1. There are five houses.
2. The Englishman lives in the red house.
3. The Spaniard owns the dog.
4. Coffee is drunk in the green house.
5. The Ukrainian drinks tea.
6. The green house is immediately to the right of the ivory house.
7. The Old Gold smoker owns snails.
8. Kools are smoked in the yellow house.
9. Milk is drunk in the middle house.
10. The Norwegian lives in the first house.
11. The man who smokes Chesterfields lives in the house next to the man with the fox.
12. Kools are smoked in the house next to the house where the horse is kept.
13. The Lucky Strike smoker drinks orange juice.
14. The Japanese smokes Parliaments.
15. The Norwegian lives next to the blue house.
I was 3 months old when we first landed men on the Moon (the same age as my youngest daughter). So while I was “there” when Neil took his first step, I can’t say that I remember much.
What I do remeber is the Lunar Lander video game in the coin arcades of my youth (specifically Merlin’s Castle located at El Paseo de Saratoga in San Jose, California… now long gone). I also had a version of the game I used to play on my Apple ][+. Its a finesse game – you try to gently set the Lunar Excursion Module (LEM) using your thruster with a limited amount of fuel. I could (and can) play this game for hours. Now you can to! Here is a great flash version of the original arcade version.
My Field Day adventure started on Tuesday, 23 June. I finished the final touched to the eARSIB and then through every possible item I thought I might need (minus a 25 pin to 9 pin cable for a Kantronics KPC-3+ which I will talk about later) in a total of 3 footlockers. I packed up the truck, loaded up the dog and was on the road by 10:30am. There was good APRS coverage on my route along I-80 up until western Nebraska where I encountered an almost 200 mile gap. Once I hit Cheyenne, I was back in APRS coverage. My stop for the first night was Laramie, Wyoming, which I made before sunset.
The next day I pushed on west. While in western Wyoming I was able to check into the 40M Sparkle Net (7262 kHz) and talk with Dave, KE0DL, back in Leavenworth, Kansas. I also noticed on my GPS that one of the APRS stations was moving along I-80 the same direction that I was going. I gave a short call on the 2M National Simplex frequency and got a reply. We had both started the drive in Wyoming but parted ways in Salt Lake; he headed south on I-15 to Vegas, I kept west on I-80. I enjoyed the drive through eastern Utah. Park City, Utah is a place I had spent a lot of time skiing about twenty years ago. I’d been there often in the winter, but this was the first time seeing it during the summer.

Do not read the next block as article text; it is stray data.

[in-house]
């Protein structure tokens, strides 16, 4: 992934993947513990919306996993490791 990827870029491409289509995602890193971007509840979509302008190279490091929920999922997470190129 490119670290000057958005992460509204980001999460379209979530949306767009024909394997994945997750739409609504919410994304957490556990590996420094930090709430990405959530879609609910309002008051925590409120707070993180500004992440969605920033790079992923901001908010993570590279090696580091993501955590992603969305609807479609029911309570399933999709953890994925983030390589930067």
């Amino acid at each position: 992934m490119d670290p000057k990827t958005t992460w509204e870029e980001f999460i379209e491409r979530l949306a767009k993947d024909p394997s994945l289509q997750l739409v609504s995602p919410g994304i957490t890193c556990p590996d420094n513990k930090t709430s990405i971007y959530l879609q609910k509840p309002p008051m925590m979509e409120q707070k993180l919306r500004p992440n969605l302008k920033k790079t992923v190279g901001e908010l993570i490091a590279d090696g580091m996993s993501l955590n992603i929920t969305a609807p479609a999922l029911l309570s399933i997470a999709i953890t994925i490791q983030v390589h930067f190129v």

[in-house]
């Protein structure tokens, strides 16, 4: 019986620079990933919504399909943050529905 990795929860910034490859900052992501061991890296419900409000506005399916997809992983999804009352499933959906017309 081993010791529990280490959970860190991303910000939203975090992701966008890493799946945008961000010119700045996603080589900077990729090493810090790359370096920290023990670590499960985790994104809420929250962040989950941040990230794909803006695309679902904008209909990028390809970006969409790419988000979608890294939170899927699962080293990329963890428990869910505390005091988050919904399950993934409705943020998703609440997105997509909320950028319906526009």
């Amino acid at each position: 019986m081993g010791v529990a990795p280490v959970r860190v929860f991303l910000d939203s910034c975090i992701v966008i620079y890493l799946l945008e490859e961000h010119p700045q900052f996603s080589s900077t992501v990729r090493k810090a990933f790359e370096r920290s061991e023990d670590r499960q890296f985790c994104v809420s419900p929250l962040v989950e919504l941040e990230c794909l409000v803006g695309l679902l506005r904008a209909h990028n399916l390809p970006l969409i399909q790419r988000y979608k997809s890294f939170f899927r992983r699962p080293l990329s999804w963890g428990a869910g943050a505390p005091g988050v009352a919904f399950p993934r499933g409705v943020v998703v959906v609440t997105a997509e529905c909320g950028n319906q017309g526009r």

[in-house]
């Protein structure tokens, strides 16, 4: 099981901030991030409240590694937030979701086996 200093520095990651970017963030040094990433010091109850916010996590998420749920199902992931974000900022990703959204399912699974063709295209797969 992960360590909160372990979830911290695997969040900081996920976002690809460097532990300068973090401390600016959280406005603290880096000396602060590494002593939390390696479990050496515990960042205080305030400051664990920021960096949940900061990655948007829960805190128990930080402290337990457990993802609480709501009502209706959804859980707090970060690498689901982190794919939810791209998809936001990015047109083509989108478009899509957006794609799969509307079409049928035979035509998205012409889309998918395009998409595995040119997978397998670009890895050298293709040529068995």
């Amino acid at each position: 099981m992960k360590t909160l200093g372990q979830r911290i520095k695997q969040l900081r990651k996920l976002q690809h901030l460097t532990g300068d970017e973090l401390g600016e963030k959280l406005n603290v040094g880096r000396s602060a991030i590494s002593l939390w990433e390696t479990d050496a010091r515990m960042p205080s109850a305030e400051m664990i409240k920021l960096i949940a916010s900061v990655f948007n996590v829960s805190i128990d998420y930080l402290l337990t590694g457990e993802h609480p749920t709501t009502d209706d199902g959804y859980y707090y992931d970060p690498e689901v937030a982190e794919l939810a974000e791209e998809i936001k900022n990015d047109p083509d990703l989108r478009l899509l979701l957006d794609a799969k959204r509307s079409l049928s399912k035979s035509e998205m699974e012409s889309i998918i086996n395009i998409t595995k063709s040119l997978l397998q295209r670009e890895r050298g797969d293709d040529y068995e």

Traffic was heavy through Salt Lake City and I did my best to make my way around the city as quickly as possible. West of the Great Salt Lake, I had an interesting HF QSO with a gentleman in Southern California who was using an Elecraft K3 with an the diminutive MT-1 antenna. My initial plan was to spend the night in Winnemucca, Nevada but upon arriving discovered they had me on the second floor in a non-pet room. Instead of hauling my footlockers up a flight of stairs I decided to push on to Fernley, Nevada (just east of Reno) where I found a great hotel with a first floor room I could practically back my truck up into. The dog liked it too.
Thursday morning I worked my way up the eastern side of the Sierra Nevadas, listening to a few 40M nets. I reached the Sonora Pass around noon and enjoyed the view. The dog a I hiked up to a nearby plateau and took in the view.
After traveling down the western side of the mountains I was able to raise my dad, KD6EUG, on a repeater near his cabin in Mi-Wuk Village. California Hwy 108 wound its way down from Sonora Pass. The drive was spectacular along the scenic route and traffic was sparse. I rolled down the windows and opened the sun roof to take in gorgeous day. Reaching the cabin in Mi-Wuk, both the dog and I got to strech our legs and rest up. Thursday night we assembled the gear that would become a permanent station at the cabin: an IC-706MKIIG, LDG Z-11 Pro, RIGblaster PnP, IC-208H, all powered by an Icom PS-125. In addition to the radio gear, the station would also integrate a Davis Vantage Pro2 weather station, beaconing the weather data view APRS.